It's possible that these pangs of concern are wholly unfounded. It's possible that Franklin really is the moralistic dynamo he purports to be, that underneath the slick surface there really does reside a deeply ethical human being who could also record a very entertaining Ronco infomercial. It's possible that Franklin really did everything he could in regard to the alleged rape that took place on his watch at Vanderbilt, and that the recent defense filing, which alleges that Franklin spoke privately to the victim, and that Franklin "told her he wanted to get fifteen pretty girls together and form a team to assist with the recruiting even though he knew it was against the rules" is either an exaggerated or an entirely inaccurate accusation. The deputy district attorney on this case has come to Franklin's defense, and unless something more definitive arises, I think it's wholly unfair to make presumptions about Franklin's culpability.
But even assuming he did everything right at Vanderbilt, there is a larger question lingering here, and it ties back to Penn State's past, and it ties back to the emotional rifts of the past three years, and it ties back to at least the idea of Joe Paterno, if not the man himself.
The Paterno mythos is a complex and perhaps entirely illusory concept at this point; even so, it still feels relevant at Penn State. It still hearkens back to the "Grand Experiment," to the melding of athletics and academics under the guise of a football program, which feels less and less like a feasible equation in the modern world. Paterno, of course, wanted to win as terribly as James Franklin does -- he could be ruthless and exacting when he wished, and anyone who believes otherwise is hopelessly naïve -- but Paterno managed to couch that competitiveness in an anachronistic professorial outlook that made his tenure at Penn State, for a very long time, feel like something different.
That is not the case with James Franklin, because James Franklin feels very much like a modern football coach. He is a walking TED talk. His is the language of a pitchman rather than a professor. He readily admits to being a perfectionist, and he says things like this about coaches, according to Blue-White Illustrated's Nate Bauer: "They're control freaks, they're maniacs, and I'm one of them."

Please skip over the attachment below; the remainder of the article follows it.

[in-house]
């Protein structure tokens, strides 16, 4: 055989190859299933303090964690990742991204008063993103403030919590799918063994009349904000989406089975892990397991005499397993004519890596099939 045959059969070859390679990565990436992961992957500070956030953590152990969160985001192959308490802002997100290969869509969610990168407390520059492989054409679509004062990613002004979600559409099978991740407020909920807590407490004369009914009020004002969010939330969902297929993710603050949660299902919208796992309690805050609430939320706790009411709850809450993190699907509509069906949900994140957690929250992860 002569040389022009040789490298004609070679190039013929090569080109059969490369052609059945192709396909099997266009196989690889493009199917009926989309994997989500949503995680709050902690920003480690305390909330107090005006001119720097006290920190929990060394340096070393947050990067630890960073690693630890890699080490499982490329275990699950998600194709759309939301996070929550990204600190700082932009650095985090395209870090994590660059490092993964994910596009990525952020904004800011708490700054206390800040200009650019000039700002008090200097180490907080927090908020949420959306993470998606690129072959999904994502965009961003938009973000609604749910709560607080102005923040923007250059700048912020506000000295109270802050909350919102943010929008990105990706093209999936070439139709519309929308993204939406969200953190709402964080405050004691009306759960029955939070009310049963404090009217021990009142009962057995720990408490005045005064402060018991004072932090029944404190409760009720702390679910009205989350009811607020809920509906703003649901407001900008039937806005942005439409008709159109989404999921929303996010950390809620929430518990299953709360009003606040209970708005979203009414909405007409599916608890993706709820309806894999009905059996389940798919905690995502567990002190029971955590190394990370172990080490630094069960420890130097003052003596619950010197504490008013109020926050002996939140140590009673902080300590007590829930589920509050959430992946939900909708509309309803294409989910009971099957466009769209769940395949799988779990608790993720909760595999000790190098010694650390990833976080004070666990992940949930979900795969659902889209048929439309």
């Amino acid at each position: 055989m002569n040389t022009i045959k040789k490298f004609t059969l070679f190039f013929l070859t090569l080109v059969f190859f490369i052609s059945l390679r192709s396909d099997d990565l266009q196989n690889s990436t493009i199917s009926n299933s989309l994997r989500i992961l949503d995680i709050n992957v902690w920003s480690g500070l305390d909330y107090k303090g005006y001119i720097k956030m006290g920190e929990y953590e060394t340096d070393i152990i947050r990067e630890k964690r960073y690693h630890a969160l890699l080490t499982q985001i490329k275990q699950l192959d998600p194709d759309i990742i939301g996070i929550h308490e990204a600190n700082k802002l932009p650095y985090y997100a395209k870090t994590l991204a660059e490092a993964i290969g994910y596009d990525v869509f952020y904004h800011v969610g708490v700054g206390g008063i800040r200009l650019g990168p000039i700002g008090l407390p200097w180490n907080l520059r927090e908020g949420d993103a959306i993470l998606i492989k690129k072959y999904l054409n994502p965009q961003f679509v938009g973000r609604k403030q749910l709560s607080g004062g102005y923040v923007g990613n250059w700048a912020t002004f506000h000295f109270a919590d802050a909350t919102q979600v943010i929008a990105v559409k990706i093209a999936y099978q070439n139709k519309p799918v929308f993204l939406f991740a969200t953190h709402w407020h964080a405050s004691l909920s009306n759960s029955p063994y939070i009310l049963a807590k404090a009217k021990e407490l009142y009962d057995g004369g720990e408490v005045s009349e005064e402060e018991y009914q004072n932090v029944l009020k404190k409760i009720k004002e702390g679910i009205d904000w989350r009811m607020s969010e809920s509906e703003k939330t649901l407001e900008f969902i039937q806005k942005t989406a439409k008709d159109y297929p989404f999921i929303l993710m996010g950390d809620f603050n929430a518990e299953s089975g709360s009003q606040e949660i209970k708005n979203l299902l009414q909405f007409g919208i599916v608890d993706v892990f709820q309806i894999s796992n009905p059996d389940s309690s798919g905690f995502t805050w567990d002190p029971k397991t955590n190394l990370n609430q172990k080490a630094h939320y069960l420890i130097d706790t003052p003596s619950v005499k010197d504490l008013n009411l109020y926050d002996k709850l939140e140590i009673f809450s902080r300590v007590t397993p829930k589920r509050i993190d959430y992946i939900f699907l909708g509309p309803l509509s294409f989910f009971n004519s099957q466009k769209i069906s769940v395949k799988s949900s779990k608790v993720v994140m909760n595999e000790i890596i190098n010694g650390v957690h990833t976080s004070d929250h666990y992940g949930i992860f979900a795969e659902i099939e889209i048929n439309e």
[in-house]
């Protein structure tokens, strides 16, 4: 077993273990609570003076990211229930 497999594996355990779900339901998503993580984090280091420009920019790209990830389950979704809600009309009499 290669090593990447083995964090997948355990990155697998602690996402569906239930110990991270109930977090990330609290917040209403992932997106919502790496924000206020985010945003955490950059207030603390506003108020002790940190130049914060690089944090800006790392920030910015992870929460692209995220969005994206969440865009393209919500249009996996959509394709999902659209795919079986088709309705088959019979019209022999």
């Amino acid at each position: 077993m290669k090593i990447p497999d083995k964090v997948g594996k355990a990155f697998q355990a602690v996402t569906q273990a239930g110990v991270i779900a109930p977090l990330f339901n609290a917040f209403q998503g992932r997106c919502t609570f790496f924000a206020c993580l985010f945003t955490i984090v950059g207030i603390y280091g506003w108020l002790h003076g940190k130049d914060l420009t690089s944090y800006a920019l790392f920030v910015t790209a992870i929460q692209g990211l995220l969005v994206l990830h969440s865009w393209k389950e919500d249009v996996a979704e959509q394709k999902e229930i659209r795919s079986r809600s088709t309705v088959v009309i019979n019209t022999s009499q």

And that's the issue: I have no idea if, given the contours of this system, it is possible to be all these things and still maintain one's ethical framework. I have no idea if a college football coach can be both a control freak and a model citizen, and I don't think anyone else knows, either. This is, after all, the subtext of the debate Penn State people been waging amongst themselves for the past three years: Was the Paterno mythos inherently flawed? (Hell, you might say that this is the central question inherent to the existence of college football itself.) And this is the same question that lingers now, as the James Franklin era takes hold.
A few weeks ago, Penn State played its spring football game, and Harrisburg Patriot-News columnist David Jones conducted some interviews with fans, and during one of them, he expressed to a young man his thoughts that Penn State would have been better off hiring someone else. The young man was incredulous; the young man said, Have you seen the way this guy recruits? And Jones said yes, and Jones said he worried that Franklin, for all his seeming good will, might cause Penn State trouble at some point down the line. And the response he got weighed heavily on me for days after I read it.
"Yeah, I know," the young man said. "But I don't care."